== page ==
Future of Amazon consumer devices in question after Fire Phone failure

Discussion
Sep 03, 2015

Amazon has gotten kudos in some circles for its fail-fast model. The company is known to quickly abandon initiatives and products that don’t take off fast enough (such as this year’s mobile wallet and private label diapers) without experiencing any apparent damage to the brand. But it looks like in the case of Amazon’s flash-in-the-pan smartphone, known as the Fire Phone, the e-tailer has failed not only fast, but hard.

The Fire Phone’s failure has reportedly resulted in a wave of layoffs at the company’s hardware development center, Lab126. This news has led to speculation about the future of many of the consumer devices Amazon has in the works.

According to an article in The Wall Street Journal, this is the first round of layoffs Lab126 has experienced since the department was created 11 years ago. The Journal reports that other Lab126 initiatives, such as a large screen tablet, are also being shelved or pared down, and that Amazon is either moving smartphone development to another department away from Lab126 or, according to some sources, abandoning the efforts entirely.

Lab126 has been responsible for the creation of 10 other consumer devices in the last year, including the Amazon Echo personal assistant.

Amazon Fire smartphone

Images: Amazon

Amazon’s Fire Phone met criticism from its rollout. The phone carried a $650 price tag without a contract (or $199 with a two-year contract with AT&T — the exclusive carrier for the Fire Phone). Also, many of the features with which the Fire Phone came equipped seemed unduly focused on pointing users back to Amazon.com’s e-commerce ecosystem.

The Journal article cites a laundry list of other consumer device projects that Amazon has been working on, many reportedly halted or scaled back; some, such as a kitchen computer, still in the works. The kitchen computer — code-named Kabinet, according to the article — is described as a hub for an internet-connected home, which would indicate that Amazon is continuing to make moves into the fledgling IoT market as it did earlier this year with Amazon Dash buttons.

While Amazon has not been without its device successes — the Kindle and the Fire Tablet — the Fire Phone’s failure has reportedly led to a large drop in morale, at least among the Lab126 hardware development team. While, according to Business Insider, the layoffs, only amount to a small portion of the 3,000 people Lab126 employs, there has also been a good deal of turnover at Lab126 due to what Business Insider quotes as being "shifting, and, at times, enigmatic priorities" for the department.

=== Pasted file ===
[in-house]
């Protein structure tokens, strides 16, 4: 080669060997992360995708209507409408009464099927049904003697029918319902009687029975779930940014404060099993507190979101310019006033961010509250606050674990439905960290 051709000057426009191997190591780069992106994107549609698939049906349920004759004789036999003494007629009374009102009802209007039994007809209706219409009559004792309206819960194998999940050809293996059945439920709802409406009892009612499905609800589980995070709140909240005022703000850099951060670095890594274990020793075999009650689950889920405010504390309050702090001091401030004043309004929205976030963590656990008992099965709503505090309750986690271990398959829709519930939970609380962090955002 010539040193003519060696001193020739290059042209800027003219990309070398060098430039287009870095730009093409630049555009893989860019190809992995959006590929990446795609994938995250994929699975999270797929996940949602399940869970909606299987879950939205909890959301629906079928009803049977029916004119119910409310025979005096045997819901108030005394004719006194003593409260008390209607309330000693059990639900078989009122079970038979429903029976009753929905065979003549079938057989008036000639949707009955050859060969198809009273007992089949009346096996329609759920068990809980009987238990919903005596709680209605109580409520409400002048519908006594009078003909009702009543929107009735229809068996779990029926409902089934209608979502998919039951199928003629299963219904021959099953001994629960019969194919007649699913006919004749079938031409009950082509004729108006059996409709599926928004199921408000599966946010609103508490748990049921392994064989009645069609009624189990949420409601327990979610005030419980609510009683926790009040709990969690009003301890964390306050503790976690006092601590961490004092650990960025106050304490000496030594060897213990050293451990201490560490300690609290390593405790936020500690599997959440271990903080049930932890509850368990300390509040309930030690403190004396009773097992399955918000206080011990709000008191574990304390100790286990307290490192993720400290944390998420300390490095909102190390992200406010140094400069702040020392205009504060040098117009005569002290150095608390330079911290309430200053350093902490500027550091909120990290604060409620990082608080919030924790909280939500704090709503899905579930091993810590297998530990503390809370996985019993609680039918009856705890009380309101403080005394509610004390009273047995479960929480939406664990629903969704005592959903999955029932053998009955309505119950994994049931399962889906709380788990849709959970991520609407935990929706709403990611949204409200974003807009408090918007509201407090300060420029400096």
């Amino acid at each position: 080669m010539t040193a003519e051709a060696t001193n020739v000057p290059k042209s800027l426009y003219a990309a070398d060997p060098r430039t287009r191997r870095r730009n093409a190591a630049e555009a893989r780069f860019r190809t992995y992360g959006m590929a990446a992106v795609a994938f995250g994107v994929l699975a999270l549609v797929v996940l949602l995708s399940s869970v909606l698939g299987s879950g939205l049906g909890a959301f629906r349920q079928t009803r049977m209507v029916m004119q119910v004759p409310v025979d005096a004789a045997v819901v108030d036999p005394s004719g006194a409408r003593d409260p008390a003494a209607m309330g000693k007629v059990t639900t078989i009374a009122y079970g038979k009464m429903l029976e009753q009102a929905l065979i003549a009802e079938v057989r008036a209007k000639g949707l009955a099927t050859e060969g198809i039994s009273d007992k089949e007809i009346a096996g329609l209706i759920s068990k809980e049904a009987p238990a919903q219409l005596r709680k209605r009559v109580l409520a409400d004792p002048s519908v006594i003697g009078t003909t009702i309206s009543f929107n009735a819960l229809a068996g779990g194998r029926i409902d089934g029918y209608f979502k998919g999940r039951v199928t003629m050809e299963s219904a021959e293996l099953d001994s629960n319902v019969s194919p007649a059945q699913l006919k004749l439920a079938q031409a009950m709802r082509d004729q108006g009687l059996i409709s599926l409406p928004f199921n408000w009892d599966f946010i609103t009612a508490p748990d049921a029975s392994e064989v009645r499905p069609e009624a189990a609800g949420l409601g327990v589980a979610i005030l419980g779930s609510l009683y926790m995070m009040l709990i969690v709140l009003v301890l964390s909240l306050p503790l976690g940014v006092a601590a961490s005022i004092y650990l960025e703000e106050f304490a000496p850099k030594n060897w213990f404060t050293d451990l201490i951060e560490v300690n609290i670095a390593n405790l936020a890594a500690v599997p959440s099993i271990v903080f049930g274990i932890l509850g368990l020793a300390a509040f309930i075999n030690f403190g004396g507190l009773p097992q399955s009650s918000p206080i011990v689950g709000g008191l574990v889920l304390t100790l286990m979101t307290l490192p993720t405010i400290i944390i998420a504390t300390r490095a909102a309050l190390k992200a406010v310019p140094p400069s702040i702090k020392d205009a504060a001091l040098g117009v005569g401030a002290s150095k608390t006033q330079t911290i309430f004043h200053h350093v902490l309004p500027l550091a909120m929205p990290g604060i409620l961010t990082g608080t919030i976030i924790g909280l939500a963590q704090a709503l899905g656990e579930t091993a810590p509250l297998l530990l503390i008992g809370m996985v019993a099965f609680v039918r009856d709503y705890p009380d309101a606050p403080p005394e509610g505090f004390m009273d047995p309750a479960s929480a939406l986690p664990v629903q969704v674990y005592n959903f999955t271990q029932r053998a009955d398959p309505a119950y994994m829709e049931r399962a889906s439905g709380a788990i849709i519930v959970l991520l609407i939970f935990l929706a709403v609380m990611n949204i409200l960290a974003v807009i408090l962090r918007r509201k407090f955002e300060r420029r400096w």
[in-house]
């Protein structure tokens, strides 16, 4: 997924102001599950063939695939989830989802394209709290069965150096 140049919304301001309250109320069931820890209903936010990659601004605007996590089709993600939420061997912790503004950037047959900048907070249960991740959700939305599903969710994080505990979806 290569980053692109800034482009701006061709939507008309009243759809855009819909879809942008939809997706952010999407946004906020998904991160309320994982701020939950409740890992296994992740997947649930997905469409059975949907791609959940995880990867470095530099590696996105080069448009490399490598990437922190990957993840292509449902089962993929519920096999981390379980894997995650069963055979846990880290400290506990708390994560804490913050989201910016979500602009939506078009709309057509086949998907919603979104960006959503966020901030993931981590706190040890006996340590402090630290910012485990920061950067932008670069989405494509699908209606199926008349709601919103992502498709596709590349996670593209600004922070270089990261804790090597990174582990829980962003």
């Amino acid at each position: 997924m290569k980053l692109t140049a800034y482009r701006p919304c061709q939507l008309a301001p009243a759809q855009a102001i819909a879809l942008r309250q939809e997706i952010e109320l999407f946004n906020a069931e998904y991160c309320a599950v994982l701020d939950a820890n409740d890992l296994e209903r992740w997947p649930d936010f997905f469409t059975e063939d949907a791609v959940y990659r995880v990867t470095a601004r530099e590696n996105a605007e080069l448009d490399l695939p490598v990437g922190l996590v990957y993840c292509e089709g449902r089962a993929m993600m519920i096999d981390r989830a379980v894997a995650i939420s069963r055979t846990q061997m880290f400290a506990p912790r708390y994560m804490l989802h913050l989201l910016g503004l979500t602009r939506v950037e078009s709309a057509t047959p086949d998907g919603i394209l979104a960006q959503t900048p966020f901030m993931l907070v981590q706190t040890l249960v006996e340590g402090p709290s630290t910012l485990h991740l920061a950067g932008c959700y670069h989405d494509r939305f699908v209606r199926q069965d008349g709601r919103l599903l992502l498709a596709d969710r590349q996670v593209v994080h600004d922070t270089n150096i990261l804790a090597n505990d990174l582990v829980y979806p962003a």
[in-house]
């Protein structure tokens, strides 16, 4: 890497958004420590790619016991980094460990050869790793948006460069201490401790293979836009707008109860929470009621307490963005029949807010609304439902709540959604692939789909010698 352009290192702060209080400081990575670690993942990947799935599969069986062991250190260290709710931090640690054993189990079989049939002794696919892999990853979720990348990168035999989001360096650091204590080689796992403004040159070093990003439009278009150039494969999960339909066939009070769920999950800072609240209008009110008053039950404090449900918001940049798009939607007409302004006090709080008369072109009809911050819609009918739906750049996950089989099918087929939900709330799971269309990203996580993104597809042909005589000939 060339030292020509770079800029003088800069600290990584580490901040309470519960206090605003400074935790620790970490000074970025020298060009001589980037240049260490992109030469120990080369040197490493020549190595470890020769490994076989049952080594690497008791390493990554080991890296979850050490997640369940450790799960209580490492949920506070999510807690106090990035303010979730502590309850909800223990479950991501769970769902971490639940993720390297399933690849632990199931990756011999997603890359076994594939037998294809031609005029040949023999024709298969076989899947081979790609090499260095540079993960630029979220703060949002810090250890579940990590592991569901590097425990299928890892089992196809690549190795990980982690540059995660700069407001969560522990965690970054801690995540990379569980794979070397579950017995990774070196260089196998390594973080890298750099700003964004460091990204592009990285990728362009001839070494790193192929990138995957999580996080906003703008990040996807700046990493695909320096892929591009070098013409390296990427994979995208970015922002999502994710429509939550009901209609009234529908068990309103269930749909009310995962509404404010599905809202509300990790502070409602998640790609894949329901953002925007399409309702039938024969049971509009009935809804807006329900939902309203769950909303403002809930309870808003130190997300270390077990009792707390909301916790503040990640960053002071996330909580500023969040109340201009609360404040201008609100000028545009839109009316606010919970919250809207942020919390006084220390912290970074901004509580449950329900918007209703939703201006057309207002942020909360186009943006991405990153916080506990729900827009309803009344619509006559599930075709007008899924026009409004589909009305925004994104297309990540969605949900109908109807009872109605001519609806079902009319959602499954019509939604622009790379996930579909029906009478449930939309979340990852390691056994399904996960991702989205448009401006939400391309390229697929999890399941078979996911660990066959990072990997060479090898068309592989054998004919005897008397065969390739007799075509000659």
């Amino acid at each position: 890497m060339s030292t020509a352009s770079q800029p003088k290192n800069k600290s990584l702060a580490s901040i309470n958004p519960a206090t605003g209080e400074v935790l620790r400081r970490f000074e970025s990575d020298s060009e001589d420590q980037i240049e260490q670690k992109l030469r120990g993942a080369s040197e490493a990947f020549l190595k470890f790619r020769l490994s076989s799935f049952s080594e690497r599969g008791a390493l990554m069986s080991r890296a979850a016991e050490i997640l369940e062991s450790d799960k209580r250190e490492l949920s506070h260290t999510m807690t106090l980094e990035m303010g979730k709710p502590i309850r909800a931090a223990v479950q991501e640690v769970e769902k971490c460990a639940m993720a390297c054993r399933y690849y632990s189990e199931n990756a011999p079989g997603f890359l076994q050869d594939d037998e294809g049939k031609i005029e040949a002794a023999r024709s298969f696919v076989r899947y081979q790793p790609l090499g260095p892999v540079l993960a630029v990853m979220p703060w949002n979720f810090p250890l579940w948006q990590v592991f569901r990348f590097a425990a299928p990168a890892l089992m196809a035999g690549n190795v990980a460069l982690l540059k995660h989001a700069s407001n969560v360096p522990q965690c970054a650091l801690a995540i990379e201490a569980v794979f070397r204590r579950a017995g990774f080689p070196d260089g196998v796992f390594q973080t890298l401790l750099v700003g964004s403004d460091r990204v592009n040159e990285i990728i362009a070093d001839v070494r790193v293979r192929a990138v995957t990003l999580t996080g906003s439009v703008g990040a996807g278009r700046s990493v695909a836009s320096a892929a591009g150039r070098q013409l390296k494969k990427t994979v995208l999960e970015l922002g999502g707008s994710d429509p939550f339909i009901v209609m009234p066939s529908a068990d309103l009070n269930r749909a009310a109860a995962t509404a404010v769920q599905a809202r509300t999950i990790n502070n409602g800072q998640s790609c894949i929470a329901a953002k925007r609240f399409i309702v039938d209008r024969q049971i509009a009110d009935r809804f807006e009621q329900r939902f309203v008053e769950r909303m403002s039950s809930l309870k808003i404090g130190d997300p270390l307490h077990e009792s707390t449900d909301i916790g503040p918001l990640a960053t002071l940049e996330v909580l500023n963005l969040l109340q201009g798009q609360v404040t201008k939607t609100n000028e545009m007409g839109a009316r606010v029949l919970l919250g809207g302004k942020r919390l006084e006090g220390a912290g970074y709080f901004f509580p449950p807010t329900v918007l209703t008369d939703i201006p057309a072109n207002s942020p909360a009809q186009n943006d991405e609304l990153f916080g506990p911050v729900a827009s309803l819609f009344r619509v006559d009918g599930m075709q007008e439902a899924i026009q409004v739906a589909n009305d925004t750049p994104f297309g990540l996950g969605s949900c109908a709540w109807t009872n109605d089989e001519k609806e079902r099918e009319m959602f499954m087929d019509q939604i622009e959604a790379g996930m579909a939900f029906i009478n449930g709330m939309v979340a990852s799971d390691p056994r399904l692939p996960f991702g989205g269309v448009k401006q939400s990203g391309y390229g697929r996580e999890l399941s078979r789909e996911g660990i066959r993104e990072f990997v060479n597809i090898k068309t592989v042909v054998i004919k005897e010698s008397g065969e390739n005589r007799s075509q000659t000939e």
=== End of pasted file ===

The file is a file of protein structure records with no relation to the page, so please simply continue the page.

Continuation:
Is it a wise move for Amazon to pull back from the consumer device market and distance itself from smartphones? Is there another way that Amazon could successfully reenter the smartphone market without repeating the Fire Phone debacle?

Braintrust
"Amazon doesn’t need to pull back completely from the "device" business, but it does need to recognize that consumers aren’t looking for "me-too" products from this company."
"Amazon thinks long (5-7 year investment horizon) and acts short (product halts in 6 months). What looks like big steps are myriad small steps. Amazon has a greater focus on day to day moves than any other firm other than traders."

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11 Comments on "Future of Amazon consumer devices in question after Fire Phone failure"

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Dick Seesel
BrainTrust

Amazon doesn’t need to pull back completely from the “device” business, but it does need to recognize that consumers aren’t looking for “me-too” products from this company. Part of the huge success of the Kindle was its creation of an entirely new kind of mass-market product, meeting a need that didn’t exist before. This has been a key strength of Apple, too, of course — the iPhone and iPad are game-changing products so a pale imitation like the Fire Phone was probably doomed to fail from the outset.

Camille P. Schuster, PhD.
BrainTrust

The decision to pull back from the consumer device market and distance itself from smartphones and other devices should not rest solely on the problems with the Fire Phone. Amazon is able to rebound and and re-position products. However, if there were assumptions about the market and about consumers in the development of the Fire Phone that carry across to other products, then there may be good reason to pull back. If the strategic priorities of the company are changing so that the development of consumer electronic products is becoming less important, that could be a good reason for pulling back. Revamping assumptions about the consumers, product and market could lead to the development of a significantly different phone with which they could re-enter the market. This may not be a direction the company chooses to pursue.

Ken Lonyai
BrainTrust